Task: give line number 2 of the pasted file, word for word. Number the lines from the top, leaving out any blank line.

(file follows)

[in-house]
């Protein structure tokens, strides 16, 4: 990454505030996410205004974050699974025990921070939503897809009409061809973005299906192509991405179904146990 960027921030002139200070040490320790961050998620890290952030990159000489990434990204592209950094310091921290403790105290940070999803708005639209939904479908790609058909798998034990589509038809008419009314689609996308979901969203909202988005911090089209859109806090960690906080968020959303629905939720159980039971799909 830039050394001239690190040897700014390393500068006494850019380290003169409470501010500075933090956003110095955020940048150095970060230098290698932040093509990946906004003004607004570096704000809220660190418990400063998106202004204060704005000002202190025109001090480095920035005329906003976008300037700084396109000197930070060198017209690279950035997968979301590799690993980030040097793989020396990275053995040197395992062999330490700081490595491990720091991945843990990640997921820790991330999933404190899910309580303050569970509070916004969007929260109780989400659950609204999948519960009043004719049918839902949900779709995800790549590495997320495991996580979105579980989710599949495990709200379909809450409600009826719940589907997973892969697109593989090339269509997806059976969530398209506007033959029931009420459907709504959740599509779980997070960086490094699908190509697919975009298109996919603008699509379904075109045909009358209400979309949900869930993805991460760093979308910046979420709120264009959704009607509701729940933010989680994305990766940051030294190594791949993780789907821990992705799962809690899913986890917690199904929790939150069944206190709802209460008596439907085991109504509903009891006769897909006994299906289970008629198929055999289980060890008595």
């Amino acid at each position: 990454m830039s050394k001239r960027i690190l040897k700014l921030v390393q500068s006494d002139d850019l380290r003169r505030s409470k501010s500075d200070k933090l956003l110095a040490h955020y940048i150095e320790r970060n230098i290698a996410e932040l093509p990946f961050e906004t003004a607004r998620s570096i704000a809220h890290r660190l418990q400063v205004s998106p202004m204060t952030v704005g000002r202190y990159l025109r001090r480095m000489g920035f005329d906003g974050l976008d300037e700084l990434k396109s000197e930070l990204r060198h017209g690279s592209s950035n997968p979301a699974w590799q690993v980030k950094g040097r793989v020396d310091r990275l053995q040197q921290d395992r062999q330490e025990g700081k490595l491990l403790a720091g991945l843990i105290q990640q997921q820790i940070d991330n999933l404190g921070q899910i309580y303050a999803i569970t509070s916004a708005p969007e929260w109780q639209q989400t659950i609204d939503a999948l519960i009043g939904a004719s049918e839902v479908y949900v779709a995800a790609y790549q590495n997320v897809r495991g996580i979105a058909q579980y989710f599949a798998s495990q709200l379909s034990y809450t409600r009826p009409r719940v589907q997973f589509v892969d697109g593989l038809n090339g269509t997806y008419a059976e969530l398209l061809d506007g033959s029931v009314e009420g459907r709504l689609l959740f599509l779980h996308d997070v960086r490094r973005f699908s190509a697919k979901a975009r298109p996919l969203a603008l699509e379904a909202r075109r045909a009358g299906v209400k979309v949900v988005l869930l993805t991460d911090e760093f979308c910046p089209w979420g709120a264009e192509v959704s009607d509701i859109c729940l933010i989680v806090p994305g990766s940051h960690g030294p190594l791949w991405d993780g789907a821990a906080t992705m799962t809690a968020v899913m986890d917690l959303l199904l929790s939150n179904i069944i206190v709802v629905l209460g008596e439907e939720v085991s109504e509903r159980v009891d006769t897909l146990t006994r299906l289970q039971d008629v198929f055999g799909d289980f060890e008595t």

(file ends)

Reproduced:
């Protein structure tokens, strides 16, 4: 990454505030996410205004974050699974025990921070939503897809009409061809973005299906192509991405179904146990 960027921030002139200070040490320790961050998620890290952030990159000489990434990204592209950094310091921290403790105290940070999803708005639209939904479908790609058909798998034990589509038809008419009314689609996308979901969203909202988005911090089209859109806090960690906080968020959303629905939720159980039971799909 830039050394001239690190040897700014390393500068006494850019380290003169409470501010500075933090956003110095955020940048150095970060230098290698932040093509990946906004003004607004570096704000809220660190418990400063998106202004204060704005000002202190025109001090480095920035005329906003976008300037700084396109000197930070060198017209690279950035997968979301590799690993980030040097793989020396990275053995040197395992062999330490700081490595491990720091991945843990990640997921820790991330999933404190899910309580303050569970509070916004969007929260109780989400659950609204999948519960009043004719049918839902949900779709995800790549590495997320495991996580979105579980989710599949495990709200379909809450409600009826719940589907997973892969697109593989090339269509997806059976969530398209506007033959029931009420459907709504959740599509779980997070960086490094699908190509697919975009298109996919603008699509379904075109045909009358209400979309949900869930993805991460760093979308910046979420709120264009959704009607509701729940933010989680994305990766940051030294190594791949993780789907821990992705799962809690899913986890917690199904929790939150069944206190709802209460008596439907085991109504509903009891006769897909006994299906289970008629198929055999289980060890008595």